The Early Career Research Fellowship has given me the opportunity to contextualise welfare provision in New Zealand within international debates on the theory and practice of welfare conditionality. There are many similarities between welfare provision in New Zealand and other anglophone nations. In this post I outline some recent policy that has established welfare conditionality in New Zealand, while also explaining my own theoretical approach to welfare research.
Welfare conditionality began to emerge as a feature of social security in New Zealand from the 1980s onwards. It was under the Fifth National Government (2008-2017), however, that conditionality became a significant aspect of New Zealand’s welfare system. Shortly after coming to power, then Prime Minister John Key heralded his Government’s planned welfare policy changes with the statement that these would “give [beneficiaries] a kick in the pants when they are not taking responsibility for themselves, their family, and other taxpayers”. This was followed by the passing of the Social Security (New Work Tests, Incentives and Obligations) Amendment Act (2010) imposing a number of conditions upon the receipt of welfare.
These policy changes established a welfare system in which particular behaviours are required to be demonstrated in exchange for support. In addition to increasing participation in the workforce, many beneficiaries are now required to meet specific behavioural commitments. Sanctions can be imposed for those who fail to meet work obligations including attending job interviews, work assessments, work experience, or training courses. A significant feature of the reforms was the introduction of sanctions for breaches of social obligations such as failing to enrol children in child-care or with health providers. Sanctions may also be applied if mothers or expectant mothers do not take part in budgeting, antenatal care or parenting programmes.
When John Key announced the welfare reforms with the provocative statement that beneficiaries required “a kick in the pants”, he was implying that there were many welfare recipients who do not take responsibility for themselves and their families, and who needed to be strongly persuaded to do so. Policy documents released by the New Zealand government announcing the welfare reforms were littered with similarly emotive language condemning “long-term welfare dependence” and promising “welfare fraud crack downs”. The response from beneficiary advocates at the time was no less heated. The reforms were slammed as “mean spirited, stigmatising, punitive, [and] degrading”. Welfare policy and practice clearly incites strong feelings across many factions.
This brings me to my own approach to welfare research. My work analyses welfare conditionality in New Zealand using affect and emotion as a theoretical framework. I am interested in the way that emotions, rather than being inherently personal, can be seen as socially patterned. In the context of welfare this means focusing on the welfare environment, welfare policy, and welfare practices, and considering the way in which these provoke strong emotions. In my doctoral thesis, for example, I looked at the lived experience of welfare considering the intimate micro-politics of state power, i.e. how emotion can intensify the relations of power inherent in the delivery of welfare. In a more recent piece of research, I undertook a media analysis focusing on the welfare discourse dominating media coverage of welfare recipients. I was interested in the negative affect implicit within welfare rhetoric that works to weaken public sympathy for those dependent upon the state for support.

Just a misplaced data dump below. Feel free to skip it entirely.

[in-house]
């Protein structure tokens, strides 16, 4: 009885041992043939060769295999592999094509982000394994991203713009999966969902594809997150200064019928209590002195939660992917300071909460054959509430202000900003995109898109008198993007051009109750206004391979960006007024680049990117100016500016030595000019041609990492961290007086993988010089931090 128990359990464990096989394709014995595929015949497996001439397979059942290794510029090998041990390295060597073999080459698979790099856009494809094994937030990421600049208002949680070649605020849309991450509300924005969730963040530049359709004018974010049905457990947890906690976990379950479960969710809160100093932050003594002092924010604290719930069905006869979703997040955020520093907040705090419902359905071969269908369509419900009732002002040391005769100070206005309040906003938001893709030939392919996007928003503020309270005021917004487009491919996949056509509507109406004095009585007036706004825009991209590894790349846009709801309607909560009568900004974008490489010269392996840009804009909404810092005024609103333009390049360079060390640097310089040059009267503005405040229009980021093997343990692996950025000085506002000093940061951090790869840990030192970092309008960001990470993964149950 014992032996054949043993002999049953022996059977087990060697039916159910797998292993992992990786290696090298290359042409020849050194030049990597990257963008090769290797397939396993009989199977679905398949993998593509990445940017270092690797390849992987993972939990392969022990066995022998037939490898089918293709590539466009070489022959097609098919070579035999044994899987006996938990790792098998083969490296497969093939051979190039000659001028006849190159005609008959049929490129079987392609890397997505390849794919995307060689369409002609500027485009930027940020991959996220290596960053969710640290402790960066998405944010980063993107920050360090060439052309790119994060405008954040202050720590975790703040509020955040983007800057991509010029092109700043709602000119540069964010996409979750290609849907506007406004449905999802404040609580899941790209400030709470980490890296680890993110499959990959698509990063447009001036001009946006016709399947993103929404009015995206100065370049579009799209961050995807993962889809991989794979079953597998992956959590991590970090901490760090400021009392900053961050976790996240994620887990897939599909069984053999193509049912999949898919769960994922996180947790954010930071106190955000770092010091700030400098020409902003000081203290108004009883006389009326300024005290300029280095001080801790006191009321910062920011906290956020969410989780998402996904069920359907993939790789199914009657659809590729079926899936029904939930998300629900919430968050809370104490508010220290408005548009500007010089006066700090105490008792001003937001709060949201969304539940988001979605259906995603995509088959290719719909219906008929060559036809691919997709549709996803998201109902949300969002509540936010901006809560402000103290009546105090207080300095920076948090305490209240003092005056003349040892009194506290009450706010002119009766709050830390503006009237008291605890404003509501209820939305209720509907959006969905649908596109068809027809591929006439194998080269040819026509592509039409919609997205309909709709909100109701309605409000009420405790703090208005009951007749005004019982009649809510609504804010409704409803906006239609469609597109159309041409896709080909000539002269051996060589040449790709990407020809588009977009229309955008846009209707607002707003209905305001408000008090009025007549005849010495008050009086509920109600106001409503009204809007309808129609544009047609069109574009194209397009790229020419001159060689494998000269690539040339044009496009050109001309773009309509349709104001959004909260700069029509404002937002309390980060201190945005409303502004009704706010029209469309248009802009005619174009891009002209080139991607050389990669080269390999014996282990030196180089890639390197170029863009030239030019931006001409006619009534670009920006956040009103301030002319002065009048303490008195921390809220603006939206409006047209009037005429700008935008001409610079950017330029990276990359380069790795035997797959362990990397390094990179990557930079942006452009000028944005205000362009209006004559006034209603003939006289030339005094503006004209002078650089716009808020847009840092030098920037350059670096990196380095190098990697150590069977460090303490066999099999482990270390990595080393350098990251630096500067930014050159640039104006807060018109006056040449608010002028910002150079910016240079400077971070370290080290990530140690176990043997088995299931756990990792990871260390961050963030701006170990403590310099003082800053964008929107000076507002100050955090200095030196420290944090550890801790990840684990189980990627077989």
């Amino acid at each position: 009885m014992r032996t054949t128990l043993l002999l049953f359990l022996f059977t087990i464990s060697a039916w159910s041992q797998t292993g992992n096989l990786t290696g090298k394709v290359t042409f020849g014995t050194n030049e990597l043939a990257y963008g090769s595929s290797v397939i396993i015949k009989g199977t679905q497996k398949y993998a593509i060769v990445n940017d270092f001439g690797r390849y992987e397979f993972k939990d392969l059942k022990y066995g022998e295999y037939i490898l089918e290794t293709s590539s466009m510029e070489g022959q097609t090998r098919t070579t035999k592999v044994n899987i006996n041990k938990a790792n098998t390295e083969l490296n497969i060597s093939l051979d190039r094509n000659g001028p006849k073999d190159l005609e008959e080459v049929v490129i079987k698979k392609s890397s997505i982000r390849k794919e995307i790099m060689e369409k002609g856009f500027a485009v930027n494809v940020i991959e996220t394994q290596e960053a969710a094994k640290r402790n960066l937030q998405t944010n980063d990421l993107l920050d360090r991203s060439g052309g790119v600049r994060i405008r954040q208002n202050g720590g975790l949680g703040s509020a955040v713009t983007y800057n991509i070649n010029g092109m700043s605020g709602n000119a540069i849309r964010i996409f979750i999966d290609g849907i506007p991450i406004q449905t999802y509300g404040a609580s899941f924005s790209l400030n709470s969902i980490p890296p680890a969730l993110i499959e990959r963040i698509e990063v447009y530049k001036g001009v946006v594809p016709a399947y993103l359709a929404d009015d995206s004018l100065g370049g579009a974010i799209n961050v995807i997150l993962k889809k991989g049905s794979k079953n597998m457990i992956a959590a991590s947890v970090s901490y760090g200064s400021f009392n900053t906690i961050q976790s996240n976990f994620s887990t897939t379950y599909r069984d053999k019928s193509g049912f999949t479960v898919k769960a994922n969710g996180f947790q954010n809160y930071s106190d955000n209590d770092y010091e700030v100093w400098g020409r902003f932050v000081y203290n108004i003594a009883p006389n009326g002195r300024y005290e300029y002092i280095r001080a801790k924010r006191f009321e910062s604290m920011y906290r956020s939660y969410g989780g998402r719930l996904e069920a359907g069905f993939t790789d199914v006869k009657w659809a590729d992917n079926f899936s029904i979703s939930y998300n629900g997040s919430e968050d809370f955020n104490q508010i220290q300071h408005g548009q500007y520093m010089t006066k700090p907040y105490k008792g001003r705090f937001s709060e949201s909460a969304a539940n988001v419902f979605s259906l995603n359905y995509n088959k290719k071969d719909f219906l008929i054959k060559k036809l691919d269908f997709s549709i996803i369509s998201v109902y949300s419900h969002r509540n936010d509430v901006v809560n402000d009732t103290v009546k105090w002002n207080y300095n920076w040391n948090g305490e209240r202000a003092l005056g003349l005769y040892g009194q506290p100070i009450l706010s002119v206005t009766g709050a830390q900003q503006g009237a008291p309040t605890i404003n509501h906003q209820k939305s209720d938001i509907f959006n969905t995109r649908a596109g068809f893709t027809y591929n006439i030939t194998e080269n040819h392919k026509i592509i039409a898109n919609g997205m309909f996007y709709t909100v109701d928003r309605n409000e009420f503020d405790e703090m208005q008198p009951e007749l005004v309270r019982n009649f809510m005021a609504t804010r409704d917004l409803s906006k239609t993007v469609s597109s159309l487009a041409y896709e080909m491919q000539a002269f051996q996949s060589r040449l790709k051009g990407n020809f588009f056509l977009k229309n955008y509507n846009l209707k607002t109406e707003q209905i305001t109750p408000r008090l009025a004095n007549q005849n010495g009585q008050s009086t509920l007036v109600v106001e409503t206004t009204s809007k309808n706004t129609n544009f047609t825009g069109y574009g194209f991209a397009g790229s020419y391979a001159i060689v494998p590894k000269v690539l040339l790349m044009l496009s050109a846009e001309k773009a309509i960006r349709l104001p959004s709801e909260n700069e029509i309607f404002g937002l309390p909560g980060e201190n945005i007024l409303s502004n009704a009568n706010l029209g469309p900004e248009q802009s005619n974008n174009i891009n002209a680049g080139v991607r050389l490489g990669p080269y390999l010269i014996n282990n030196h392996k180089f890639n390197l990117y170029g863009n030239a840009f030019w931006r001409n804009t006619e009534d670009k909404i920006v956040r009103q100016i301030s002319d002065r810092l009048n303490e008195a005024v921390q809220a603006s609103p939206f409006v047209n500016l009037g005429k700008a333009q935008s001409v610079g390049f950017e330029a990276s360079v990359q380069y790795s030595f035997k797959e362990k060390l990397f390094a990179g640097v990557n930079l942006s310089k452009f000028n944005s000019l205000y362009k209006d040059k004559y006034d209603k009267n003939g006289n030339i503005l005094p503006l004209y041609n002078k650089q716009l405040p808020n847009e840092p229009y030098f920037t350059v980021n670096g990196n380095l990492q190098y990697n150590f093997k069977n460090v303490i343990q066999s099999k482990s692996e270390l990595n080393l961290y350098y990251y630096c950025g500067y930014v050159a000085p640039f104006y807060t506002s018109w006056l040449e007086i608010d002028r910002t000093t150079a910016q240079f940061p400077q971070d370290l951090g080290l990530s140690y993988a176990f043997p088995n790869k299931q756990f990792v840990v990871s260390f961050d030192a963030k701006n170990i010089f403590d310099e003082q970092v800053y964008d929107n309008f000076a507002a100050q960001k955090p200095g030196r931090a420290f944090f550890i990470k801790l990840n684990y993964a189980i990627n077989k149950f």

In my current research, I am taking an affective-discursive approach considering the way that emotion is implicated in policy responses of the present Labour-led Coalition Government. New Zealand Prime Minister Jacinda Arden recently urged Work and Income New Zealand – the national administrator of welfare entitlements – to take a “kinder” approach to the delivery of welfare. Arden’s recommendation of kindness, however, stands in stark contrast with the disgust often surrounding those who receive state welfare. In New Zealand disgust at beneficiaries’ continued dependence upon the state has historically been used to justify the implementation and delivery of punitive welfare policies. I am interested in exploring what level of change “kinder” social policy might bring about in an environment in which the design and delivery of welfare is saturated with negative emotion.
Paying attention to affect and emotion has the potential to offer a number of critical insights for welfare conditionality research. Highlighting the emotion surrounding interactions in the welfare environment facilitates an understanding of how it feels to receive welfare and challenges the emotionally laden anti-welfare rhetoric accompanying welfare conditionality. Drawing attention to emotional patterns within the delivery of welfare underlines how affect is an integral part of welfare policy and practice not only in New Zealand but, it appears, also in many other anglophone nations.